In January 1945, during the 2nd world-war, the Dutch resistance kills a collaborator in the street where the 12 year old Anton Steenwijk lives. The man was shot in front of his neighbors ... See full summary »
Derek de Lint,
Marc van Uchelen,
Monique van de Ven
A slaughterhouse worker appears to be romantically involved with his boss's wife. They plan to leave the country together, but at the airport she waits for him in vain. Slowly but surely ... See full summary »
Mike van Diem
Maeve van der Steen,
Coen van Vrijberghe de Coningh
When medical student Irena discovers that she can see through people, her live takes a surprising turn after she finds out that she is able to see bone structures, organs bloodstreams and ... See full summary »
Mike van Diem
Eline Van der Velden,
An eccentric multimillionaire signs an agreement to have his life ended. While selecting his coffin he meets a young woman who has signed up for the same arrangement. Trouble ensues when ... See full summary »
Mike van Diem
Jeroen van Koningsbrugge,
Franta Louka is a concert cellist in Soviet-occupied Czechoslovakia, a confirmed bachelor and a lady's man. Having lost his place in the state orchestra, he must make ends meet by playing ... See full summary »
Sort of a cross between "Love Story" and an earthy Rembrandt painting, this movie stars Rutger Hauer as a gifted Dutch sculptor who has a stormy, erotic, and star-crossed romance with a ... See full summary »
Monique van de Ven,
In the 1890s, Father Adolf Daens goes to Aalst, a textile town where child labor is rife, pay and working conditions are horrible, the poor have no vote, and the Catholic church backs the ... See full summary »
Antje de Boeck
J.W. Katadreuffe is the son of Joba Katadreuffe and A.B. Drevenhaven. Though fully neglected by Joba, Dreverhaven ensures the succesfull career of his son. Mostly unseen, though he sues his son a few times. The son Katadreuffe succeeds, but at great costs. Written by
Klaas van Gend <Klaas@vangend.demon.nl>
Based on the novel 'Karakter' and the short story 'Dreverhave and Katadreuffe' by dutch writer F. Bordewijk (1884-1965). See more »
In one of the street scenes, you can see an extra in modern outfit and with no headwear on. See more »
I came to tell you. Today I have been sworn in as a lawyer. You must be sorry but I am sworn in and this is the last time I'll come here. Farewell for ever. You no longer exist for me.
You congratulate me? I can't take your hand. The hand of someone who always opposed me.
See more »
This is a movie that grips right away. While it has a dark setting, sparse but classic, the characters are rich. The love and care that Mike van Diem and the actors put in this film is visible. Thanks to significant contributions from both Dutch and Belgian TV stations, this movie is a rare treat, which is for once not spoiled by overly commercial requirements from demanding advertisers... As i understand, the film company First Floor Features had this film for decade(s?) in the planning, and it is a happy coincidence that it was realized the way you can enjoy it now. It has thus become a monument honoring the fabulous writer F. Bordewijk, the Dutch life and mind of the beginning 1900's, the craftsmanship of a dedicated cast, and a generous producer.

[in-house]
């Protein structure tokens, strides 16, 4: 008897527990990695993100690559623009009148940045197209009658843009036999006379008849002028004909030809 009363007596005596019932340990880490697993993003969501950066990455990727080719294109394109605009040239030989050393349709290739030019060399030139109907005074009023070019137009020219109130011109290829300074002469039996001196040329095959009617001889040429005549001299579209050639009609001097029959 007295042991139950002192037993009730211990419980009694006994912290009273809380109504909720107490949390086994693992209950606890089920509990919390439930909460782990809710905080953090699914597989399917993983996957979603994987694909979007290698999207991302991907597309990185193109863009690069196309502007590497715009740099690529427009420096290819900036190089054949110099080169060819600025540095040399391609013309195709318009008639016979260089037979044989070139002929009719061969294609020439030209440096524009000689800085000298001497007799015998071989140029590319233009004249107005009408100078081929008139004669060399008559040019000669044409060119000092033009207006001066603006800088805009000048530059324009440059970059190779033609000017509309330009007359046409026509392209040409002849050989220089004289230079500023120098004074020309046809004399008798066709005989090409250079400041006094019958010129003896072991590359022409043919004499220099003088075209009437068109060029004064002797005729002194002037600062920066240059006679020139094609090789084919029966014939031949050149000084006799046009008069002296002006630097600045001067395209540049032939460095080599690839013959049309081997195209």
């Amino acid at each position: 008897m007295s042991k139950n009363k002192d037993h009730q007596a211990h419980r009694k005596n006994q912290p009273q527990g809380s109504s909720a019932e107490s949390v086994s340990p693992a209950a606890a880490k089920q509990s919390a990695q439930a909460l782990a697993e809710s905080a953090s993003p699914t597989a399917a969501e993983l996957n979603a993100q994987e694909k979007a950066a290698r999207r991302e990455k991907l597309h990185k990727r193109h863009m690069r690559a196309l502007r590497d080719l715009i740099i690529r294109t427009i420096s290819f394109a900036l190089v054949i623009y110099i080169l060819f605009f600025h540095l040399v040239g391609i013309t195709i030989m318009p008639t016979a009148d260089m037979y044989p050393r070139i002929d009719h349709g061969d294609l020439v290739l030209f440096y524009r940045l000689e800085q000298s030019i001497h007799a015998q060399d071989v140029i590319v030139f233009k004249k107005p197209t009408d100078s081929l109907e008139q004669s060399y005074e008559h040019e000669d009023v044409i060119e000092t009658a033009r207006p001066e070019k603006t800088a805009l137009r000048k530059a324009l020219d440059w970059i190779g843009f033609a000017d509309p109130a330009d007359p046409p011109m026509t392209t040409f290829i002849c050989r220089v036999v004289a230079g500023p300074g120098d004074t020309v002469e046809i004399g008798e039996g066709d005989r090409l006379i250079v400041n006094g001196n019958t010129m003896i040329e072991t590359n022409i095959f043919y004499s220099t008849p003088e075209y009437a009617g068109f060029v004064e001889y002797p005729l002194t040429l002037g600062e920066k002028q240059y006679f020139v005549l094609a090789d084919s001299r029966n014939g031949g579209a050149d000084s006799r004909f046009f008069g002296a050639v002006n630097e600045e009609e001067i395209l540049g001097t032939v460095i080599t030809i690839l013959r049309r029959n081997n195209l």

Jan Declair as the stony-hearted usher Dreverhaven is a character you won't forget for a long time. His softer side is time and again rejected by taciturn Joba, his former housekeeper who became pregnant in one lonely weak moment of them both. For several years, he offers her to marry her, or at least to contribute for the upbringing of his illegitimate son Kattedreuffe. She as many times rejects: 'We do not need anything.' On a precarious occasion, Dreverhaven denounces Jacob Kattadreuffe nevertheless, and from that moment on, father and son have a harsh relation as well. -
Masterfully, fate intertwines their lives, as the story unfolds. Real gems are present everywhere, the scenery is breathtakingly picturesque, partly filmed in Rotterdam harbor, and in other places like Poland. The movie constantly plays with time, but in a plausible way. As an example, when Kattedreuffe has an appointment at a bailiff's office after being framed into bankruptcy, the name plate blinks at once with his own name on it. And indeed, he starts a career in this very office that same day.
For a while, the lives of father and son seem only occasionally to coincide, but it is a silence before the storm. Every picture draws to the dramatic end which was glimpsed as the opening scene: Did Kattadreuffe murder Dreverhaven? Many instances shown would allow this conclusion, as the two fatally attract each other to fulfill their inner tragedy. Dreverhaven as this hard and desperate 'keeper of the law' who can not express love, and Kattadreuffe as the one who had to fight his whole life to arrive in a higher position, and then stands empty-handed, his love unreturned through his own stupidity (even his mother sees that Lorna Te George / Tamar van den Dop was an exquisite relation missed).
To kill (!) each other would suddenly seem like the best possibility and a liberation in such a dark hour, but the end has a surprise. The last minute smooths all the giant waves, and allows for a satisfying and ingenuous end scene. - Maybe you have to see this movie more than once to uncover the many hidden treasures, i strongly recommend to get it for yourself on DVD. The music of 'Paleis van Boem' enhances perfectly the impressive scenery. It is an artwork that has more than earned the Oscar it has got as best foreign film in 1998, along with several other awards.
And i am proud to have been asked to participate with calligraphy and handwritten material, although it is only clearly visible in the last half minute when (my) hand writes the last words of the testament, undersigning with - (see for yourself!).
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